“Marketing Executive” Barbie


We went to see Barbie the other night. There’s a reason the movie is breaking all kinds of revenue and attendance records: it’s highly original, visually compelling, and a lot of fun. Margot Robbie (Barbie) and Ryan Gosling (Ken) deliver outstanding performances. And it had me smiling a lot.

In some ways, I’ve never seen a movie like it—the way it depicts Barbie’s perfect, plastic fantasy world as a matriarchy where Barbie can be anything she wants: astronaut, president, marketing executive, etc. Barbie rules in this world. One of the best lines in the movie: “Barbie has a great day every day. Ken only has a great day if Barbie looks at him.”

There’s a plot of sorts, which kicks off when stereotypical Barbie (Robbie) experiences an existential moment: thoughts of death cross her mind. That’s very un-doll-like. To restore order, Barbie must go through the portal into the real world to find out who’s playing with her and giving her all these existential human vibes. The concept is a little clumsy, but so what?

Barbie heads off in her pink car to the real world with Ken in tow. When she finds the daughter and mother who have been playing with her, Barbie discovers that she’s been partially responsible for some pretty unrealistic and conflicting expectations of women.

Ken discovers that patriarchy rules the real world. But Ken doesn’t have the chops to find his place in the real-world patriarchy, although he learns the ropes and heads back to Barbie land where he organizes the other Kens to turn Barbie land into Ken-dom, with all the Barbies subservient to the Kens’ needs. The Barbies have to take control back.

There are some very funny scenes. One of the best is when Ken is in control and all the Kens play guitar for all their adoring Barbies and sing the Matchbox Twenty song Push, as in “I want to push you around.” There are also fun scenes involving Barbie dolls that have been discontinued (pregnant Midge, Ken’s goofy friend Allen).

The movie gives men and their patriarchal ways a bad name, especially when it comes to their treatment of women (no surprise!), but as Julia told me: she didn’t see any behavior from any of the men in the movie that she hasn’t seen before. And there was a lot of boorish behavior. On the flip side, when Barbies are in charge in the matriarchy world, they can be a bit thoughtless themselves.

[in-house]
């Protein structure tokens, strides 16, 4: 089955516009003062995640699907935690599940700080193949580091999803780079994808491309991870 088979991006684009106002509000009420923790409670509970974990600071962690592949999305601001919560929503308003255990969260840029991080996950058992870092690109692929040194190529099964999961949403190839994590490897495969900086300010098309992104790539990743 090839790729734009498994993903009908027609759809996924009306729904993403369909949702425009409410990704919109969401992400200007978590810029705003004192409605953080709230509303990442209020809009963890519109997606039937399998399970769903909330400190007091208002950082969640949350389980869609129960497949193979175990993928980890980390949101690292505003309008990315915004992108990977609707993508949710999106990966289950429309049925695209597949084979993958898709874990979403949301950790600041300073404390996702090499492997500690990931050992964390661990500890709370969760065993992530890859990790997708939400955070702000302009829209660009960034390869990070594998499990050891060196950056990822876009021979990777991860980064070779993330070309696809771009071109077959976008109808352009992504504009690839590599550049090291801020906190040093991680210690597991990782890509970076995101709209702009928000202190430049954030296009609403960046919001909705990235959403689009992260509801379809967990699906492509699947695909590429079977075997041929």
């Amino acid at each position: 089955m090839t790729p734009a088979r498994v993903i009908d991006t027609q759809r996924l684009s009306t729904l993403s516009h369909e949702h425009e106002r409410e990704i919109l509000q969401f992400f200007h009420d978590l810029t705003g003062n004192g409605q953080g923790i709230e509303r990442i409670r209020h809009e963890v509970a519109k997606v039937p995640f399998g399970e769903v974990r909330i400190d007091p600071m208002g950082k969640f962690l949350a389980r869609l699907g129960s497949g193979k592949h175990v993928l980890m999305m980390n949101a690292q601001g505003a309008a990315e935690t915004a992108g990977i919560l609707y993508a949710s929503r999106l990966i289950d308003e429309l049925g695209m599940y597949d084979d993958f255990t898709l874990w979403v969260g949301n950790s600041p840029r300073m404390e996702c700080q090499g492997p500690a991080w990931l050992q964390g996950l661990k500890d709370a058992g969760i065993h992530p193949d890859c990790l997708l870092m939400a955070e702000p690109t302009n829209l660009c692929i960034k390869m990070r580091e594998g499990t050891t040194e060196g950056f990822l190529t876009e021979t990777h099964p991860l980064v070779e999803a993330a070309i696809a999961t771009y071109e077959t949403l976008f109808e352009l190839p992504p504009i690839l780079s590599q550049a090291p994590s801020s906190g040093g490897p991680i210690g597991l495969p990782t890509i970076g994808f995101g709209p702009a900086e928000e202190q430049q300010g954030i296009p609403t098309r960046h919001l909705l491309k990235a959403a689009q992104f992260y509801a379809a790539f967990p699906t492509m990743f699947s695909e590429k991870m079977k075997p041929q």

This is one of those movies with a message to deliver, and the overall message is that it’s enough for you to be you (Ken has a hilarious shirt that says “I am Kenough”). But to deliver the message, too much of the dialog ends up sounding like talking points for antipatriarchy and feminism, causing the climax and ending to be a bit flat.

Also, while not all the Barbies were traditionally slim and lovely, the whole “you’re perfect just the way you are” message gets undermined. One of the most beautiful women in Hollywood has been cast as Barbie, and even the filmmakers understood the contradiction in this because a voice-over at one point says that Margot Robbie isn’t the best figure to be delivering the message about being good enough just the way you are.

But Hollywood must Hollywood. It’s an ambitious film and an important one for our time. And it’s fun—especially for Mattel, which helped produce the film and benefited from what proved to be a wildly successful marketing program for the company. Mattel’s stock has soared since the movie came out.   

By David Klein

David Klein

Published novelist, creative writer, journalist, avid reader, discriminating screen watcher.


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